Sunday, July 10, 2011

Horseback Skiing in the Himalayas

I'm having a Zen moment. I did find snow and was able to ski, and now the soft clouds, green environment, winding road, sitting Buddha, smoke aromas and the local music was having an soothing effect on me.

But this did not come easily. My plan was to go to Rohtang Pass, Himachal Pradesh, India. Never before have I encountered so many obstacles. It started back home, when it turned out to be impossible to find out if skiing was possible. Several sources indicated it might be, but there was no information about the details, no pictures, no phone numbers to call, nothing.

Would there be a ski-lift? No idea. Was climbing involved, and what equipment would be needed? No idea. I did know, however, that the heliski operation had ceased for the summer and that while high-altitude touring was possible, it would have required at least a seven day trip.

Given the lack of information, there was nothing else to do than to show up and see what happens.

And "showing up" was by no means easy. The location is 600 kilometers from Delhi, Google gave me a ten hour drive estimate. I was unable to find any reasonable flights to the area. To be exact, I was unable to find an airport in the area.

Luckily the concierge at my hotel was able to organize a ride, a driver and a car. A taxi. When I met the driver, however, he said that our ride would take 14 hours from Delhi to Manali. That is before going up the actual mountain.

And I had no idea what kind of driving was required even to make that 14 hours. On the first hour of the drive I woke up to a violent crash. Someone had driven to the backside of our car at high speed. Their car was wrecked, half a meter shorter than before. Luckily no major damage to persons, however. A kid in the other car hurt her face a bit and my neck was stiff. Our car was deformed but functional, so we picked up the loose pieces (like our spare tire) and carried on.

This is the kind of an accident that in the US would have sent everyone to the care of their hospitals or lawyers. Here, it seemed like a part of life. I saw many other accidents on the road during the rest of our journey.

And I'm not normally afraid of anything, but on this trip I was truly scared about the traffic. Our accident was nothing compared to the dangers on the mountainous part of our trip. Narrow, winding roads, speeds close to hundred kilometers an hour amidst slow trucks, and terrifying passes both by us and the oncoming cars. And practically no visibility in the turns. But not to worry, as long as we honk the horn before the turn the oncoming traffic will know we are there... maybe.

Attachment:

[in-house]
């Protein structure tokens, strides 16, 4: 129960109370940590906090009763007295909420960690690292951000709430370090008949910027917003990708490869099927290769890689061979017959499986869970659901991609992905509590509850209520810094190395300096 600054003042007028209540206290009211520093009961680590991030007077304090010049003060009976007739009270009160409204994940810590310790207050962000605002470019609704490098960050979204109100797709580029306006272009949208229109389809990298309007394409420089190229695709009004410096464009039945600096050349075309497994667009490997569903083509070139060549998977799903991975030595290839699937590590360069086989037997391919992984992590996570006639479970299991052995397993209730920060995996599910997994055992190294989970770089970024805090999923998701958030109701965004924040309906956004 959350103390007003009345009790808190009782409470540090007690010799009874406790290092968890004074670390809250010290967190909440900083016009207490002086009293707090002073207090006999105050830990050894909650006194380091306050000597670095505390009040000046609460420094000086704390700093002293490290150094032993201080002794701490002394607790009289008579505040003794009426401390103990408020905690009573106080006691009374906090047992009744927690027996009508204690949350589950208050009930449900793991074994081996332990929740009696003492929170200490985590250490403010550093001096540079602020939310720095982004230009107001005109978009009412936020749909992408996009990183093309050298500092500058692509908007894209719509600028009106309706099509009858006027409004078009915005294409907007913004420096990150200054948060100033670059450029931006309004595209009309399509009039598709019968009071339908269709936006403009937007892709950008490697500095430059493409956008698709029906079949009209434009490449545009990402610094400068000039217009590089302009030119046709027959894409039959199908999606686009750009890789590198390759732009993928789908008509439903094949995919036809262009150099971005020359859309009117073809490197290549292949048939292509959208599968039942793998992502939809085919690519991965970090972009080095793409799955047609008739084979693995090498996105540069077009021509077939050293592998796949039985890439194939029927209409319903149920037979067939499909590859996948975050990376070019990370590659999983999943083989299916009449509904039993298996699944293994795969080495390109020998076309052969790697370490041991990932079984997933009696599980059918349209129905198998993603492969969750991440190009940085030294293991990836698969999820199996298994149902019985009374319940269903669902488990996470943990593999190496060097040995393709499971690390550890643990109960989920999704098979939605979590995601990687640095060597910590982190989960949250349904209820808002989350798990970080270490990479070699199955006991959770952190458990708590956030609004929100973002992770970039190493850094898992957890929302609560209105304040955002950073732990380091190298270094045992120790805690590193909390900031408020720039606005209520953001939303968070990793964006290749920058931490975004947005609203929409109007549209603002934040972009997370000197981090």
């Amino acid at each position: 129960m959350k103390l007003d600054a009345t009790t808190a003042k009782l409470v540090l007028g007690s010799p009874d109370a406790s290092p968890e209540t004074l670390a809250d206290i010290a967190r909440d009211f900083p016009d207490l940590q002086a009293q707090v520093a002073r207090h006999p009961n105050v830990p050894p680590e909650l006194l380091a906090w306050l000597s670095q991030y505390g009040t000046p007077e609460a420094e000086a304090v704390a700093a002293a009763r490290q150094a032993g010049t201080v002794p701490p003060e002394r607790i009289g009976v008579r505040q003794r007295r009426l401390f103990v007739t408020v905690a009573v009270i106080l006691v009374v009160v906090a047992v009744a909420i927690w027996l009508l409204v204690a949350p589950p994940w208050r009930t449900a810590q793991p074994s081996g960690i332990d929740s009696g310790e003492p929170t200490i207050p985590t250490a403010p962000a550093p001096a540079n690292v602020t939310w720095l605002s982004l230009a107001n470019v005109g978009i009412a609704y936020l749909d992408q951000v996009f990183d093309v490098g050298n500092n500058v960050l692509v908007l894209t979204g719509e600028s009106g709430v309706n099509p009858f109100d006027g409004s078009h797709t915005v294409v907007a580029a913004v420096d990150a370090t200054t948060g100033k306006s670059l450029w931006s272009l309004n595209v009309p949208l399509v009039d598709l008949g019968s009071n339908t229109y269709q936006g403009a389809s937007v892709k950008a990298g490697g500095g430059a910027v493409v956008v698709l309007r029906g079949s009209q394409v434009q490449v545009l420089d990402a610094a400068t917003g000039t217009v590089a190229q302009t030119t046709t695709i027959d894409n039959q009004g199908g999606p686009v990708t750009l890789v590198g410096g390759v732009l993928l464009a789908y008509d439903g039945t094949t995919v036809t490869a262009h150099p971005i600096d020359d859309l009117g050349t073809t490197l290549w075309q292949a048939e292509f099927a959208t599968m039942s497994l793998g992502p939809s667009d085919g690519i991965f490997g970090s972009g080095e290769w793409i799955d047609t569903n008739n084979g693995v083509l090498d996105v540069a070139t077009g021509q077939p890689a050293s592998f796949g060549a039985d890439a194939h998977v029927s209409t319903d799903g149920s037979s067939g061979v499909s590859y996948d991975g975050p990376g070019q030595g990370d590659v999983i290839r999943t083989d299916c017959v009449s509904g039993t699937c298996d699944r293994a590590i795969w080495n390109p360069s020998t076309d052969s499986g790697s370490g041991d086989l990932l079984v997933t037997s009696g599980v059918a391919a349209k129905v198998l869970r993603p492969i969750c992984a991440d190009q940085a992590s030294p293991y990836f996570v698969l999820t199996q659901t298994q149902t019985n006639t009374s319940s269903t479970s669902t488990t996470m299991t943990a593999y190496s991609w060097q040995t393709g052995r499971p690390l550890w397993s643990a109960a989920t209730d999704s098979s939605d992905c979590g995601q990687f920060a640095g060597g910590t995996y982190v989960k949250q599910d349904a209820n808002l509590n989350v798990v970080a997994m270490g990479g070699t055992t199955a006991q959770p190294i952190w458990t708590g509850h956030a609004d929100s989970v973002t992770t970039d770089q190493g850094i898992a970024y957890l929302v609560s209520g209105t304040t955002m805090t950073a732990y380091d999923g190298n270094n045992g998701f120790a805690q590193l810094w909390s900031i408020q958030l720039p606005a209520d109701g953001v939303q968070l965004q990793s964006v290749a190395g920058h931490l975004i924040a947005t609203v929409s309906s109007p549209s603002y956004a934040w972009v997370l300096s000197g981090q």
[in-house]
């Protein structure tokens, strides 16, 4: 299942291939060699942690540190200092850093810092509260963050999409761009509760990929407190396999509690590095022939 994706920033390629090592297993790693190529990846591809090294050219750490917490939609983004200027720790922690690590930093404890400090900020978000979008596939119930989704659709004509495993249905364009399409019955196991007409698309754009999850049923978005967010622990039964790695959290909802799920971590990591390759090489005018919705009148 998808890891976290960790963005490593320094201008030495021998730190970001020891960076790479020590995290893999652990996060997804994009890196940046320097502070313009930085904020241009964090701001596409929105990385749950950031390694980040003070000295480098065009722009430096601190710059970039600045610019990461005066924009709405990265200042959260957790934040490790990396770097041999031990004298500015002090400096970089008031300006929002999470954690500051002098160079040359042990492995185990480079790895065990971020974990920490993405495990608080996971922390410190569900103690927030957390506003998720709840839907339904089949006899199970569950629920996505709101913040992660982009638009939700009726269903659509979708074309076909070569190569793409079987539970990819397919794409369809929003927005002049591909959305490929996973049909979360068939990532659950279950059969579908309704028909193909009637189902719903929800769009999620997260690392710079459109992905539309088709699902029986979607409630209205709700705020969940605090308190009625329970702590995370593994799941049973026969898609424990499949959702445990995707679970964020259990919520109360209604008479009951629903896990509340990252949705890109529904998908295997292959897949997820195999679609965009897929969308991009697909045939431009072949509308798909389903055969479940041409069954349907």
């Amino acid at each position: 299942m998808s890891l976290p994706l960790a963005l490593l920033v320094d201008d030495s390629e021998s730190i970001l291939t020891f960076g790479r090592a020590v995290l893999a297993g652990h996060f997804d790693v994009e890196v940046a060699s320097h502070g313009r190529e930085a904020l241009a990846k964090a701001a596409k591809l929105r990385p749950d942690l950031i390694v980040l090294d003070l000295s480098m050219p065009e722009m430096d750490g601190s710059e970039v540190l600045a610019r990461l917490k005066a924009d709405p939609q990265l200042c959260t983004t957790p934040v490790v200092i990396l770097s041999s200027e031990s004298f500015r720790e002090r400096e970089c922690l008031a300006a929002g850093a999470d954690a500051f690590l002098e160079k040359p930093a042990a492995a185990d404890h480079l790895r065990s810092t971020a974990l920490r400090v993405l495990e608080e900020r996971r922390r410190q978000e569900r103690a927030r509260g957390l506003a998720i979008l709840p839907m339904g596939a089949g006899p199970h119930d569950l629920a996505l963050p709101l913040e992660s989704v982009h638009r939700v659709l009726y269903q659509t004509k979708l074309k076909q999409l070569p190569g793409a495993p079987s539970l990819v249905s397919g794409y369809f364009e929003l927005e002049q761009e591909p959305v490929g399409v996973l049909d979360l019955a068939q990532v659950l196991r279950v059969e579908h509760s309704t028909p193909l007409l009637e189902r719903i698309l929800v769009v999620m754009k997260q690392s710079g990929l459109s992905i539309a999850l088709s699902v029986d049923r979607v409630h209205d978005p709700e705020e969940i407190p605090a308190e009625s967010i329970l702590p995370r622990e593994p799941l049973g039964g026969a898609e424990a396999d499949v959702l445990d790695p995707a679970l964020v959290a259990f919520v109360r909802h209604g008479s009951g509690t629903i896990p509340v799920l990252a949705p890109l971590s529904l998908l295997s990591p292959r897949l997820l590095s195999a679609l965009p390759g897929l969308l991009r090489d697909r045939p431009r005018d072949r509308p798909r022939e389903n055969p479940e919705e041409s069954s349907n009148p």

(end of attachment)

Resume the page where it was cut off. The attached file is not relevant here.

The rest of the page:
But we did get there. And then had trouble finding suitable accommodation. The first place that we stopped at had the hotel guy proudly demonstrate their rooms for me. Something moved in the bathroom floor. I wanted out.

I should have ditched the guys advice at that point, but he wanted us to go to a better place of the same owner. This hotel was by itself reasonable. But their ability to help me get to where I was going was lacking. It took an hour to discuss what we needed for the next day to get to the mountain. No one seemed to understand English. The type of cars and drivers I needed kept changing. In the morning they put me on this tiny Fiat with a guy who did not really know where he was going.

As we kept going up the road, it started to dawn on me that the Fiat may not be the right vehicle for "highest Jeepable road in the world" that stops few meters short of four kilometers. The mud pits got deeper and deeper, and it was simply not possible to continue any more. We reached a bit over 3300 meters and now had to turn back. No skiing? And even the 4wd drivers were telling us that the road is closed due to rock slides.

There was nothing to do but to go back. We had one last hope, however, as we had learned from my driver's English-speaking brother that there was another access to the snow. We parked our car at an altitude of 3100 meters and promptly found a solution: a Sherpa and a horse.

No problem. I had never ridden a horse before, so practicing riding on steep, rocky paths between three and four kilometers while carrying ski gear and taking photographs sounded like a fun thing to do. And it was. I have to give it to the horse, however. I was merely a passenger, the horse on the other hand has probably done the trip every day in its life. It set its foot securely, if at times doing it almost at a running speed. I survived. But I did regret leaving my helmet in the car. I was expecting easy skiing, but the helmet would have helped my anxiety about the horse or me falling down.